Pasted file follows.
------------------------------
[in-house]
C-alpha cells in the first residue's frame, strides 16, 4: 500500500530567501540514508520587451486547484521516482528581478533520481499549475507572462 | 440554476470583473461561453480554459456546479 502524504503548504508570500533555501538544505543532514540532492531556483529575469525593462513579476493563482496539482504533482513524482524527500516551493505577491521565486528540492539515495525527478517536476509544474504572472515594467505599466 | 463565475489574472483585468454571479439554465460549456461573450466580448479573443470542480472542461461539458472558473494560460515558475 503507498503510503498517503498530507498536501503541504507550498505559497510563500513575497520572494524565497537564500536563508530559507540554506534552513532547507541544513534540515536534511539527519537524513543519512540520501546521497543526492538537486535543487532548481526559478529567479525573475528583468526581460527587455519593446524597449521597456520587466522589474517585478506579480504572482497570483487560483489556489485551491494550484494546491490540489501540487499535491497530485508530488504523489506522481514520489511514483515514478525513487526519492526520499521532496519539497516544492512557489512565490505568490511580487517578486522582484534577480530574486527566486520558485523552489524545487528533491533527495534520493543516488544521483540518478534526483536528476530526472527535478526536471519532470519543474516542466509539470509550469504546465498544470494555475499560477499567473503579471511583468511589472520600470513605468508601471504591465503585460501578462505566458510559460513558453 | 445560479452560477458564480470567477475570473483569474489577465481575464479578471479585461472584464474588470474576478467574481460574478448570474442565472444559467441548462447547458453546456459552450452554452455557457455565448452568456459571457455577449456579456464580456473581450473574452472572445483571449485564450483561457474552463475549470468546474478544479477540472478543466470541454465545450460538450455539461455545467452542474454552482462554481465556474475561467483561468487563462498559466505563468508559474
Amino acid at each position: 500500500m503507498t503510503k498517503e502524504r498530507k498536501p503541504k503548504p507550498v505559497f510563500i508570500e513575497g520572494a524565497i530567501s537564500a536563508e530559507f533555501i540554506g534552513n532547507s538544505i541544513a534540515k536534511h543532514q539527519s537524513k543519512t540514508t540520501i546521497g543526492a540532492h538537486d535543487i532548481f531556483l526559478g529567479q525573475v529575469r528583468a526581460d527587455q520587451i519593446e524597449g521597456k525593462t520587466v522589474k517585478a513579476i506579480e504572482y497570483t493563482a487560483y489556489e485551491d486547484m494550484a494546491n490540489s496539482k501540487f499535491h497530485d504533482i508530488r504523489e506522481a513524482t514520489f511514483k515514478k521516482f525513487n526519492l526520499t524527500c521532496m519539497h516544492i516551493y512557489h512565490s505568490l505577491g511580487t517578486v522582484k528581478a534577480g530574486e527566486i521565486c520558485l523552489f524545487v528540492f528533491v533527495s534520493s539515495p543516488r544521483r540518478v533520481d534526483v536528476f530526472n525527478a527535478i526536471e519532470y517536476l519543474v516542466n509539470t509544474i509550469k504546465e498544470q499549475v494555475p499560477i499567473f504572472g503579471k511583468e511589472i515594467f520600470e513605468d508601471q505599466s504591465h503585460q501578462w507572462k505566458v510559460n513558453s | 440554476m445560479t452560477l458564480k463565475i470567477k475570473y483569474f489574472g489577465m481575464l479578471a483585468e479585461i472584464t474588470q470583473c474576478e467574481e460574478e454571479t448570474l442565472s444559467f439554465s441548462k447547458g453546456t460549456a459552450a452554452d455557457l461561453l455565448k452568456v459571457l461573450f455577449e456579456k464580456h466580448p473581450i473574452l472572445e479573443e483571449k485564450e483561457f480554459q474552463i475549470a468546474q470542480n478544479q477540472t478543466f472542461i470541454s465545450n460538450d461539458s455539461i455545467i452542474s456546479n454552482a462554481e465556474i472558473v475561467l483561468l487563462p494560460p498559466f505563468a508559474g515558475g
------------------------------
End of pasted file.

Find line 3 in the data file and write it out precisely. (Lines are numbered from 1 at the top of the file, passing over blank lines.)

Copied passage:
Amino acid at each position: 500500500m503507498t503510503k498517503e502524504r498530507k498536501p503541504k503548504p507550498v505559497f510563500i508570500e513575497g520572494a524565497i530567501s537564500a536563508e530559507f533555501i540554506g534552513n532547507s538544505i541544513a534540515k536534511h543532514q539527519s537524513k543519512t540514508t540520501i546521497g543526492a540532492h538537486d535543487i532548481f531556483l526559478g529567479q525573475v529575469r528583468a526581460d527587455q520587451i519593446e524597449g521597456k525593462t520587466v522589474k517585478a513579476i506579480e504572482y497570483t493563482a487560483y489556489e485551491d486547484m494550484a494546491n490540489s496539482k501540487f499535491h497530485d504533482i508530488r504523489e506522481a513524482t514520489f511514483k515514478k521516482f525513487n526519492l526520499t524527500c521532496m519539497h516544492i516551493y512557489h512565490s505568490l505577491g511580487t517578486v522582484k528581478a534577480g530574486e527566486i521565486c520558485l523552489f524545487v528540492f528533491v533527495s534520493s539515495p543516488r544521483r540518478v533520481d534526483v536528476f530526472n525527478a527535478i526536471e519532470y517536476l519543474v516542466n509539470t509544474i509550469k504546465e498544470q499549475v494555475p499560477i499567473f504572472g503579471k511583468e511589472i515594467f520600470e513605468d508601471q505599466s504591465h503585460q501578462w507572462k505566458v510559460n513558453s | 440554476m445560479t452560477l458564480k463565475i470567477k475570473y483569474f489574472g489577465m481575464l479578471a483585468e479585461i472584464t474588470q470583473c474576478e467574481e460574478e454571479t448570474l442565472s444559467f439554465s441548462k447547458g453546456t460549456a459552450a452554452d455557457l461561453l455565448k452568456v459571457l461573450f455577449e456579456k464580456h466580448p473581450i473574452l472572445e479573443e483571449k485564450e483561457f480554459q474552463i475549470a468546474q470542480n478544479q477540472t478543466f472542461i470541454s465545450n460538450d461539458s455539461i455545467i452542474s456546479n454552482a462554481e465556474i472558473v475561467l483561468l487563462p494560460p498559466f505563468a508559474g515558475g